Photograph source: Shoah Memorial, Paris – Laurence Cohen-Carraud collection
“The distinction between our family histories and what we call History, with its pompous capital letter, makes no sense. They are exactly the same thing. There is not, on one side, the great and good of this world, with their scepters and televised speeches, and on the other side, the drudgery of daily life, the short-lived anger and hope, the anonymous tears and unknown people whose names are rusting away at the foot of a war memorial or in some country cemetery.” Ivan Jablonka, in “A History of the Grandparents I never had”.
To begin with, the students worked on this passage and thought about the ways in which family stories shape History, because I had been so impressed by the book. I had no idea that the Jablonka family knew one of Régine Balloul’s daughters, a sister of Esther Cario, Albert Cario’s wife. We only discovered this at the end of the project.
Here is the students’ work, in their own words:
In order to read the documents in the biography more clearly, click on the images to see them in their original format.
A man who lived in our neighborhood
The first record is Albert Cario and Esther Balloul’s marriage certificate, which is dated February 11, 1932, but was only issued on April 8, 1949 by the town hall of the 19th district of Paris.
The second record is the 1936 census of the population of the Saint-Fargeau district of Paris.
From the first record we discovered that Albert was born on March 13, 1900 in Constantinople, Turkey and that his parents were called Haïm and Louna Cario, that Esther was born in 1906 in Andrinople, Turkey and that her parents were Menahem and Vida Balloul and that Albert and Esther were married on February 11, 1932 in the 19th district of Paris. At that time, Turkey was part of the Ottoman Empire.
From the second record (an extract from the 1936 census, found in the Paris Archives) we discovered that the Esther and Albert Cario lived with the Balloul family (Esther’s father and two of his children) at 44 rue de Pelleport in the 20th district of Paris. Esther’s father was the head of the household. He was unemployed, as was one of his children, Régine. His other child, Eliezer, was the manager of a store in the 19th district of Paris, while Albert was a secondhand dealer in the 20th district and his wife, Esther, was a typist.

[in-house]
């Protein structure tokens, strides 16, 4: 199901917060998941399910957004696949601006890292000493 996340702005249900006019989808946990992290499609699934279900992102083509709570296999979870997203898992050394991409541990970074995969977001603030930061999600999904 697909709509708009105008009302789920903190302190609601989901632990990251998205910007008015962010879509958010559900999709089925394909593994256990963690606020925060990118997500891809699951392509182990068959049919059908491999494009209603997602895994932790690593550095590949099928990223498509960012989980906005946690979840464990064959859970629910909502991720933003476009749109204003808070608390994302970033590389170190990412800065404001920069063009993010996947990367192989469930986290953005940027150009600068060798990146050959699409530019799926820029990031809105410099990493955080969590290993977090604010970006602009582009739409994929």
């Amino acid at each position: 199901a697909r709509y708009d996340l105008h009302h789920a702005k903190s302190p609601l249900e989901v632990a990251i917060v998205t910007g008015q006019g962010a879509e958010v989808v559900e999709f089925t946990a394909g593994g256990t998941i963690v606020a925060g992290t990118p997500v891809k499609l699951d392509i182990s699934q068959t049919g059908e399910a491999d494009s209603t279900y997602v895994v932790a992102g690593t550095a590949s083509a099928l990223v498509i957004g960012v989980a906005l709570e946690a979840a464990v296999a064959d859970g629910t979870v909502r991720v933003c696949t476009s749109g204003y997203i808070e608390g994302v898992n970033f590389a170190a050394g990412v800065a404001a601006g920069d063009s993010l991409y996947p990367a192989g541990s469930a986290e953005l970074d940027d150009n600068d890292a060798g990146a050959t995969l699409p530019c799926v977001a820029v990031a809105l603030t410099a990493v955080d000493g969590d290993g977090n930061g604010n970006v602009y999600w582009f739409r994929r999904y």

The census data shows that everyone in the Balloul/Cario household was born in Turkey. Menahem was the head of the household and Albert was his son-in-law. Menahem was a widower, Albert and Esther were married and both Eliezer and Regine were single.
We also see that Eliezer’s employer was a firm called Bernard, in the 19th district, that Albert had his own business and that Esther worked for a firm called Delavaivre, in the 1st district of Paris.
44 rue Pelleport today:
A soldier during the Second World War
Albert Cario was born on March 13, 1900 in Constantinople. He was a Turkish immigrant who voluntarily enlisted in the French army in 1939 (service number 16239). He was allowed to do so according to a law dated May 27, 1939, but he only just made it, since he was 39 years old at the time and the maximum age allowed was 40. He had no criminal record. His unit was based at train depot n° 9 in the first military division and he enlisted at the Seine department central recruitment office.
Dossier 8_0087 Enlistment records.
The Shoah Memorial in Paris runs a workshop entitled “In the Name of Freedom”, in which the students took part.
They focused on the lives of other people who had volunteered in the same way as Albert Cario: Léo Cohn (who joined the First Foreign Infantry Regiment), Joseph Kessel (who joined the Free French Air Force), Joseph Epstein (leader of the Franc-Tireurs et Partisans guerrilla fighters in Paris) and Victor Fajnzylberg (who joined the International Brigade).
In September 1939, foreigners began to volunteer for the army. Of the 83,000 who applied, 43,000 were recruited, 25,000 of whom were Jews. The volunteers wanted to defend their adopted country from the Nazi aggression, to work together with the French soldiers and to become French citizens. In doing so, they risked their lives. More than 25,000 Jewish volunteers were drafted into the infantry regiments of foreign volunteers (RMVE), the Foreign Legion and the Polish and Czechoslovakian armies operating in France.